Horeb is, of course, the same mountain as Sinai and is considered to be the “mountain of God” (cf. Exodus 3:1 and 24:13). This is where God calls Moses and declares his name to Moses. This is where God will give the Torah to the people and make his covenant with the Israelites. This is where God will encourage the prophet Elijah a few centuries later (1 Kings 19:8).

And the Torah became the centre of God’s Word to the people, a Word that Jesus took to heart and made the centre of His Sermon on the Mount as a Word to every one of us.

Notice also that it is the angel of the Lord that appears to Moses in the thorn bush, but that it is God who speaks to Abraham (Ex 3:2-4): “There the angel of the Lord appeared to him in flames of fire … When the Lord saw that he had gone over to look, God called to him from within the bush.”

Moses is commanded to take off his sandals as a symbol of his respect for the holiness of the encounter with God. It may also be a sign that he could not appear before the Lord with the “dust of the earth” that clung to his sandals, a type of cleansing act.

This appearance at Horeb made such a great impression on Moses that he used the description in a blessing for the tribe of Joseph. He prayed that God will bless Joseph: “With the affection of Him who dwells in the thorn bush.” (Deuteronomy 33:16).

We need to know this in our search for God, that it is actually His search for us. We meet Him at His request, on His terms. But it also tells us that we will never be satisfied with anything other than the presence of the Lord.

Where do we find Him today?

We find Him in His Word. Moses had this vivid experience, but He was told to write about it and to give the revelation of God in a Book, the Torah, to the people. That Book became the foundation of their relationship with God, and out of that came all the books of the Bible. In the Bible the revelation of God comes to us so that everybody can read it and experience the same presence of God that Moses experienced.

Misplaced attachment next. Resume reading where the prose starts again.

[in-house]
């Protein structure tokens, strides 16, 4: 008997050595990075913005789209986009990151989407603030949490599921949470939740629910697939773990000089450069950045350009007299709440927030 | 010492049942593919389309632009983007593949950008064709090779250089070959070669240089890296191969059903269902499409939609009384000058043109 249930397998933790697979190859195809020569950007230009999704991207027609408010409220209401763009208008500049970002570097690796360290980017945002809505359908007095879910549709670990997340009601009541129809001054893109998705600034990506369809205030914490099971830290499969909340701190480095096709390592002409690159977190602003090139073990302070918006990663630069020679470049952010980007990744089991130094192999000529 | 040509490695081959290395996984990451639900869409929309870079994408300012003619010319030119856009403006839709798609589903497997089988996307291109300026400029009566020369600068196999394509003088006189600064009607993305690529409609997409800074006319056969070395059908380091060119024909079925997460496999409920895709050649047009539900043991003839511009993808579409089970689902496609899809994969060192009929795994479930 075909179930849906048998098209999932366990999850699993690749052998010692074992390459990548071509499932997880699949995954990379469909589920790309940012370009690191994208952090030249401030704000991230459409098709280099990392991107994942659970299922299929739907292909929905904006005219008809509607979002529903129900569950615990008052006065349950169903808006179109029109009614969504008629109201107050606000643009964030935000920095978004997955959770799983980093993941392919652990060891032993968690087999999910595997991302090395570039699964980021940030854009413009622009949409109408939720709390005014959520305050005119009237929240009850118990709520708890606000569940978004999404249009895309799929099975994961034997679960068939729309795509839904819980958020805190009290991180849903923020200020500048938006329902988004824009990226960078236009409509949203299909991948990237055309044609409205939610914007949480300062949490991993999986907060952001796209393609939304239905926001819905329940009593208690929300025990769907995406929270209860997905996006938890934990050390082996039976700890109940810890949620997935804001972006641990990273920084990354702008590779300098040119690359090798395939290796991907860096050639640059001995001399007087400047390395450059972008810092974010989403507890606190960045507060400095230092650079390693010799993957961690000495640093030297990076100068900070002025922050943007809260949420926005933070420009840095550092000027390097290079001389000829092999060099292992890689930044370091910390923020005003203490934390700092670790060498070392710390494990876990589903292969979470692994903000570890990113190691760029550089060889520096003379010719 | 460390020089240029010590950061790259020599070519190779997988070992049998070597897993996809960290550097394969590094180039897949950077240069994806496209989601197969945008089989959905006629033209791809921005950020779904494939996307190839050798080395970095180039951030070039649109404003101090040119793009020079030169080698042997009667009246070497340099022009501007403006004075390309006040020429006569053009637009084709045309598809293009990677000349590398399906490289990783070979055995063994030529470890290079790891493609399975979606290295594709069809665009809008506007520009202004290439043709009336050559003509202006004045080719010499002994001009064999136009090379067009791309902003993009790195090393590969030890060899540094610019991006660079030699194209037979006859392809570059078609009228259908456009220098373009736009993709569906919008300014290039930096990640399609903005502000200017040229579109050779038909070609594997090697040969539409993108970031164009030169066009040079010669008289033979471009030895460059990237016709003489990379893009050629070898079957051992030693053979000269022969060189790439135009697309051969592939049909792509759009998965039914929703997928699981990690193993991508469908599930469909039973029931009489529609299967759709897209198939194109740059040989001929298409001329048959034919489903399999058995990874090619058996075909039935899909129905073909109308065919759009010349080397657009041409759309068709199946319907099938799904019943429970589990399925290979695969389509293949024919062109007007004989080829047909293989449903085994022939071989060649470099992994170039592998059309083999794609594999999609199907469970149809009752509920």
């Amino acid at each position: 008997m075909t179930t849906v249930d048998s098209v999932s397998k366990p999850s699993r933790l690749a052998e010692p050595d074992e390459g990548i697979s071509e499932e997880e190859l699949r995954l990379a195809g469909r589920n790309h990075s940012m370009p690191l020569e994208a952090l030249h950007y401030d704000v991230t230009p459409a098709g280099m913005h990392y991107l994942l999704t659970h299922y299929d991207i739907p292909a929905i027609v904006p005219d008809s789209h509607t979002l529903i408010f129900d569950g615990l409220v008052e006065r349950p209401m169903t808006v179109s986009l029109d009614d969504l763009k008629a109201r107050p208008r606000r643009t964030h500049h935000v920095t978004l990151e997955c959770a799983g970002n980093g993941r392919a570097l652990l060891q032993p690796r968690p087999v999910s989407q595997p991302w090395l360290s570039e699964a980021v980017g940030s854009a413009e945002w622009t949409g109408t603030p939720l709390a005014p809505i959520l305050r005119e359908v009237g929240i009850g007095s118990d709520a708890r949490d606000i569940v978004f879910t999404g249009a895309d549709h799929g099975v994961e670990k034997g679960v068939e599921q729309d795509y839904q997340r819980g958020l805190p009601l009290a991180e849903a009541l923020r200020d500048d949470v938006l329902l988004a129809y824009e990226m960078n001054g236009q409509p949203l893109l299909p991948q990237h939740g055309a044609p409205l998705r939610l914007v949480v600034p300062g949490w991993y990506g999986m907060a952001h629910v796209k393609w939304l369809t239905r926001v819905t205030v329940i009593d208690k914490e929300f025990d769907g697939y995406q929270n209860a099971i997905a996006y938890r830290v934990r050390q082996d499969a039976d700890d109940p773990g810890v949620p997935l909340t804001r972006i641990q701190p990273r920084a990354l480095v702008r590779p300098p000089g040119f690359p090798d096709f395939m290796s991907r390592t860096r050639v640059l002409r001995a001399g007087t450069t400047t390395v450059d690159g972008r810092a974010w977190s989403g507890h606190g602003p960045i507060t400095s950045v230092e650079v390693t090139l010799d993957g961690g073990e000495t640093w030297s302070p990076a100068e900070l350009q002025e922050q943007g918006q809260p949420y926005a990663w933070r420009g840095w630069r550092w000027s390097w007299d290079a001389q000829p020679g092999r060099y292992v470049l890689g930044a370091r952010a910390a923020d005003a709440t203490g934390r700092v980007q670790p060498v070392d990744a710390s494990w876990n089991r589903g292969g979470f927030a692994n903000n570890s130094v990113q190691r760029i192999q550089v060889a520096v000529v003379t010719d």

That is what Jesus teaches us in His Sermon on the Mount. That is what the Gospels teaches about Jesus, because in Him the presence of God became flesh. And through the Spirit His words, the words of the revelation of God in the Bible are written on our hearts.

Where do we encounter this God? Where do we experience His presence? In His Book, the Bible.

That is what the whole of the NT combined with the OT teach us. And that is where we will find God. Or rather, where He will find us. The Bible is our Mountain Horeb, our mountain Sinai. In this Book we will find life, the calling of God, the satisfaction of the Great Hunger in us for meaning.

God makes his name known to Moses

But there is more. Moses knew that if he were to accept this command of God to deliver the people from Egypt, he would have to make sure of the authority with which he should execute this command. Therefore, he first focuses on himself by asking “Who am I to go to Pharaoh and to lead the Israelites out of Egypt?”

It is however the wrong question. When God calls you, the power lies in Him who calls, not in him who is called. Therefore the Lord, in His answer, focuses on who God is. God will go with Moses, and that should be enough for Moses. “I will be with you.”

Moses, however, is not convinced, and wants to know with what authority can he take on the gods of Egypt. Can this God do what He asks of Moses? You ask a big thing of me. Are You big enough to make this a reality?

And that is exactly what God gives him, an indication of the authority with which God calls. God says: “I am Who I am.” He uses a wordplay on the Hebrew verb hāyāh to reveal his being to Moses: “I Am Who I am.” I am Yahweh.

This is a rich description of who God is, because the verb can mean, in different contexts: being, happening, and existence. God’s name is thus not like other gods that’s connected to something in creation, like Ra, the sun god or Baal, the master of fertility. He is the centre of reality. He is the One from whose existence reality came into being.

God’s name thus reveals God as a being that actually exists. He is dynamic and active. He exists and rewards, like Hebrews 11:6 put it in the NT. God is the source of and for all that is. That is what the name of Yahweh entails.

This is the God that gives Moses the command to encourage the leaders (elders) of Israel.  This is the God that remembers the covenant He made with their parents and ancestors. “I have indeed seen the misery of my people in Egypt. I have heard them crying out because of their slave drivers, and I am concerned about their suffering. So, I have come down to rescue them from the hand of the Egyptians.”

How will we thus know this God?

By dwelling on the meaning of His name, and on the rest of His promises and words in the Bible. By listening to the Bible you will hear His voice, and recognize His presence. You will learn to follow His calling and to trust Him. And in the process you will get to know Him.

He will teach you that He remembers His covenant. That He delivers from slavery. That He brings his people to a land of milk and honey. That He guides and nourishes. He will also become Yahweh to you, the one who really does exist and will reward you in your quest to know Him.

Closing song

  • Bless the Lord o my soul